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Could Crossland Strategic Metals Limited's (ASX:CUX) Investor Composition Influence The Stock Price?

Simply Wall St

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A look at the shareholders of Crossland Strategic Metals Limited (ASX:CUX) can tell us which group is most powerful. Large companies usually have institutions as shareholders, and we usually see insiders owning shares in smaller companies. I quite like to see at least a little bit of insider ownership. As Charlie Munger said 'Show me the incentive and I will show you the outcome.'

Crossland Strategic Metals is a smaller company with a market capitalization of AU$5.1m, so it may still be flying under the radar of many institutional investors. Our analysis of the ownership of the company, below, shows that institutions don't own shares in the company. We can zoom in on the different ownership groups, to learn more about CUX.

See our latest analysis for Crossland Strategic Metals

ASX:CUX Ownership Summary, May 2nd 2019

What Does The Lack Of Institutional Ownership Tell Us About Crossland Strategic Metals?

Small companies that are not very actively traded often lack institutional investors, but it's less common to see large companies without them.

There are many reasons why a company might not have any institutions on the share registry. It may be hard for institutions to buy large amounts of shares, if liquidity (the amount of shares traded each day) is low. If the company has not needed to raise capital, institutions might lack the opportunity to build a position. It is also possible that fund managers don't own the stock because they aren't convinced it will perform well. Crossland Strategic Metals's earnings and revenue track record (below) may not be compelling to institutional investors -- or they simply might not have looked at the business closely.

ASX:CUX Income Statement, May 2nd 2019

Hedge funds don't have many shares in Crossland Strategic Metals. We're not picking up on any analyst coverage of the stock at the moment, so the company is unlikely to be widely held.

Insider Ownership Of Crossland Strategic Metals

The definition of an insider can differ slightly between different countries, but members of the board of directors always count. The company management answer to the board; and the latter should represent the interests of shareholders. Notably, sometimes top-level managers are on the board, themselves.

Most consider insider ownership a positive because it can indicate the board is well aligned with other shareholders. However, on some occasions too much power is concentrated within this group.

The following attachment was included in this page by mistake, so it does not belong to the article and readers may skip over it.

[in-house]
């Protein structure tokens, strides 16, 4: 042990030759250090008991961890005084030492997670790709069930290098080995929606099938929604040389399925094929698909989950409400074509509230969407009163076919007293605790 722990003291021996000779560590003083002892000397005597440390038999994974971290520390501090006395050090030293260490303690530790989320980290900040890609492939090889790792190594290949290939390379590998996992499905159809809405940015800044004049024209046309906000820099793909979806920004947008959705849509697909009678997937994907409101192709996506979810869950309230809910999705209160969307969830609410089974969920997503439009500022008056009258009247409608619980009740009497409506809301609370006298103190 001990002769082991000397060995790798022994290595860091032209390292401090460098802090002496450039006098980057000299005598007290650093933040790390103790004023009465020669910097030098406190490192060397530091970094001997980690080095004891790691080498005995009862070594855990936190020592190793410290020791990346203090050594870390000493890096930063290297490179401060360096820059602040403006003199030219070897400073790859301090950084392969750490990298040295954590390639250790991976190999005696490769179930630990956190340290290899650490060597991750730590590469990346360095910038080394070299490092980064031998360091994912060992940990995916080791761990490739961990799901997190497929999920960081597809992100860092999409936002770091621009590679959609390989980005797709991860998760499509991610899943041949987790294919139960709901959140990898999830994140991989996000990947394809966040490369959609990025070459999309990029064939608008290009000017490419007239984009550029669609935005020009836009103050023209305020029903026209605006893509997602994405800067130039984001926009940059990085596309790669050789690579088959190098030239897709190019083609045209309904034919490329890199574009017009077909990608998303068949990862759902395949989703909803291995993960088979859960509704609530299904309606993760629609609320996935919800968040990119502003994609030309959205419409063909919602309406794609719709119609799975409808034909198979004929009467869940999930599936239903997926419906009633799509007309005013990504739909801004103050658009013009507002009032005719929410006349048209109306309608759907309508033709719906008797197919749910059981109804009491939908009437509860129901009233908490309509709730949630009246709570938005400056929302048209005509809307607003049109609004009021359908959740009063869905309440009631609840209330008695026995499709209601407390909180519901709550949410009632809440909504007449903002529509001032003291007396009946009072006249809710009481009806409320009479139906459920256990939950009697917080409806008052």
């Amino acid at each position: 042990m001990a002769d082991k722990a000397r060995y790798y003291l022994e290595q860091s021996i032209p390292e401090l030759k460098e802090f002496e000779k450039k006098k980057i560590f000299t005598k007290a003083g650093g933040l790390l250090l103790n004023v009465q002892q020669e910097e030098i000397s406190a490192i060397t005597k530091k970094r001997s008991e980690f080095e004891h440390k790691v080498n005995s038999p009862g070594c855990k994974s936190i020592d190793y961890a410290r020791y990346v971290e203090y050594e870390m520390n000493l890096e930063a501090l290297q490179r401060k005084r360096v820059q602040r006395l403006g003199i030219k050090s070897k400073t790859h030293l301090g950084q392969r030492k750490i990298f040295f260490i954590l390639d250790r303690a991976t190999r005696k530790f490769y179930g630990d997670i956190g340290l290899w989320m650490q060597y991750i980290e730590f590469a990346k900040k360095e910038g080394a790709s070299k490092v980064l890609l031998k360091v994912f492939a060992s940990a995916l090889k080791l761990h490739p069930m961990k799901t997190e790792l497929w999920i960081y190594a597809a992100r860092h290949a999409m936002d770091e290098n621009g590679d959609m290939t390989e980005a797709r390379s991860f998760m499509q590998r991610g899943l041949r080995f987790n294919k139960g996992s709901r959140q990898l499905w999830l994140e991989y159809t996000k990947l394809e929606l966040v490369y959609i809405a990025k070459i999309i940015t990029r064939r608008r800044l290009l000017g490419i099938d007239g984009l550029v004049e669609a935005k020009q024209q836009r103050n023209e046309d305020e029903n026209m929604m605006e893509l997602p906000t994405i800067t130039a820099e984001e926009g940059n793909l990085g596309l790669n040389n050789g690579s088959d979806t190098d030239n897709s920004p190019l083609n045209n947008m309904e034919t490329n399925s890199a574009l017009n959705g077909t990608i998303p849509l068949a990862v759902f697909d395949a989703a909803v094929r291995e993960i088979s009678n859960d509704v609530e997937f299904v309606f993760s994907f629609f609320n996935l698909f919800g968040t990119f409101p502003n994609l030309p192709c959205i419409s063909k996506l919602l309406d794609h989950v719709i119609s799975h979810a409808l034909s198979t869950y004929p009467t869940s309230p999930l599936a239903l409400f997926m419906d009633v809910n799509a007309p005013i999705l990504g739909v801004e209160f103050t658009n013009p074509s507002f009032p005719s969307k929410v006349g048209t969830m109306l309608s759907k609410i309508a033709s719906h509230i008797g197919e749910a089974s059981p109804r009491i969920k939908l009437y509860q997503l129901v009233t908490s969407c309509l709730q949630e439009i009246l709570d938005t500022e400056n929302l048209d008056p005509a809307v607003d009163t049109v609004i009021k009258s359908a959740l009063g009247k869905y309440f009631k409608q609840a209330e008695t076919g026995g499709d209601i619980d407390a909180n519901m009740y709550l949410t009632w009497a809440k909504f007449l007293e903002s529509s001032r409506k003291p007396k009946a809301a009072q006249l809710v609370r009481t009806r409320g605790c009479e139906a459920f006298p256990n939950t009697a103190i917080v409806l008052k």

I can report that insiders do own shares in Crossland Strategic Metals Limited. As individuals, the insiders collectively own AU$503k worth of the AU$5.1m company. It is good to see some investment by insiders, but I usually like to see higher insider holdings. It might be worth checking if those insiders have been buying.

General Public Ownership

With a 22% ownership, the general public have some degree of sway over CUX. While this size of ownership may not be enough to sway a policy decision in their favour, they can still make a collective impact on company policies.

Private Company Ownership

We can see that Private Companies own 68%, of the shares on issue. It's hard to draw any conclusions from this fact alone, so its worth looking into who owns those private companies. Sometimes insiders or other related parties have an interest in shares in a public company through a separate private company.

Next Steps:

I find it very interesting to look at who exactly owns a company. But to truly gain insight, we need to consider other information, too.

Many find it useful to take an in depth look at how a company has performed in the past. You can access this detailed graph of past earnings, revenue and cash flow .

Of course this may not be the best stock to buy. Therefore, you may wish to see our free collection of interesting prospects boasting favorable financials.

NB: Figures in this article are calculated using data from the last twelve months, which refer to the 12-month period ending on the last date of the month the financial statement is dated. This may not be consistent with full year annual report figures.

We aim to bring you long-term focused research analysis driven by fundamental data. Note that our analysis may not factor in the latest price-sensitive company announcements or qualitative material.

If you spot an error that warrants correction, please contact the editor at editorial-team@simplywallst.com. This article by Simply Wall St is general in nature. It does not constitute a recommendation to buy or sell any stock, and does not take account of your objectives, or your financial situation. Simply Wall St has no position in the stocks mentioned. Thank you for reading.